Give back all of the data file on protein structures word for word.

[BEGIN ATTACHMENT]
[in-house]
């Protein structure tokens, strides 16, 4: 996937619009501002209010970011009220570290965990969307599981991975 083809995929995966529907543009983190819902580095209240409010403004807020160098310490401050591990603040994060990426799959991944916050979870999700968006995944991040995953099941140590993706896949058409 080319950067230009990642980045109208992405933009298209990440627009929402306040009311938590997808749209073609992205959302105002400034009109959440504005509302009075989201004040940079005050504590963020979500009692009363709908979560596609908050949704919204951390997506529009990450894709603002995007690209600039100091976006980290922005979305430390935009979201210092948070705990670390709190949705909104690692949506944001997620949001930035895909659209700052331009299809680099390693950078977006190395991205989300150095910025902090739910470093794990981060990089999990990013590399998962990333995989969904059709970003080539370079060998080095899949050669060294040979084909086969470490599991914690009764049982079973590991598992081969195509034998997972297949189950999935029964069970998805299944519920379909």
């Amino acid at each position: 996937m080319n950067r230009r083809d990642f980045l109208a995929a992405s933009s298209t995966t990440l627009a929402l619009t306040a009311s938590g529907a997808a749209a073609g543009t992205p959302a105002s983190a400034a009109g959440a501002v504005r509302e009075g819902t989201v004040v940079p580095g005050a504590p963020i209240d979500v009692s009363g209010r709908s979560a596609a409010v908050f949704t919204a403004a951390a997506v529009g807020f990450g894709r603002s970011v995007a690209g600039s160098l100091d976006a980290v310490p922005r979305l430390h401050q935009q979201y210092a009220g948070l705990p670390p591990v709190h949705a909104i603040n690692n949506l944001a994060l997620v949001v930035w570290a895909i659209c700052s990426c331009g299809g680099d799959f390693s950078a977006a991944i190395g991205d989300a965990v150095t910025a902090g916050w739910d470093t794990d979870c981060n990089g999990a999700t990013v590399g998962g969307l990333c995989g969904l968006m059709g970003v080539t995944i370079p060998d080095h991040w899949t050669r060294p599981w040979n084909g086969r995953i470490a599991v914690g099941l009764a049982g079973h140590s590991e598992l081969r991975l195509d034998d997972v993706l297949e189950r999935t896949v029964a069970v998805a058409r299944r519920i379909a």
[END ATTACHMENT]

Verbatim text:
[in-house]
């Protein structure tokens, strides 16, 4: 996937619009501002209010970011009220570290965990969307599981991975 083809995929995966529907543009983190819902580095209240409010403004807020160098310490401050591990603040994060990426799959991944916050979870999700968006995944991040995953099941140590993706896949058409 080319950067230009990642980045109208992405933009298209990440627009929402306040009311938590997808749209073609992205959302105002400034009109959440504005509302009075989201004040940079005050504590963020979500009692009363709908979560596609908050949704919204951390997506529009990450894709603002995007690209600039100091976006980290922005979305430390935009979201210092948070705990670390709190949705909104690692949506944001997620949001930035895909659209700052331009299809680099390693950078977006190395991205989300150095910025902090739910470093794990981060990089999990990013590399998962990333995989969904059709970003080539370079060998080095899949050669060294040979084909086969470490599991914690009764049982079973590991598992081969195509034998997972297949189950999935029964069970998805299944519920379909």
């Amino acid at each position: 996937m080319n950067r230009r083809d990642f980045l109208a995929a992405s933009s298209t995966t990440l627009a929402l619009t306040a009311s938590g529907a997808a749209a073609g543009t992205p959302a105002s983190a400034a009109g959440a501002v504005r509302e009075g819902t989201v004040v940079p580095g005050a504590p963020i209240d979500v009692s009363g209010r709908s979560a596609a409010v908050f949704t919204a403004a951390a997506v529009g807020f990450g894709r603002s970011v995007a690209g600039s160098l100091d976006a980290v310490p922005r979305l430390h401050q935009q979201y210092a009220g948070l705990p670390p591990v709190h949705a909104i603040n690692n949506l944001a994060l997620v949001v930035w570290a895909i659209c700052s990426c331009g299809g680099d799959f390693s950078a977006a991944i190395g991205d989300a965990v150095t910025a902090g916050w739910d470093t794990d979870c981060n990089g999990a999700t990013v590399g998962g969307l990333c995989g969904l968006m059709g970003v080539t995944i370079p060998d080095h991040w899949t050669r060294p599981w040979n084909g086969r995953i470490a599991v914690g099941l009764a049982g079973h140590s590991e598992l081969r991975l195509d034998d997972v993706l297949e189950r999935t896949v029964a069970v998805a058409r299944r519920i379909a």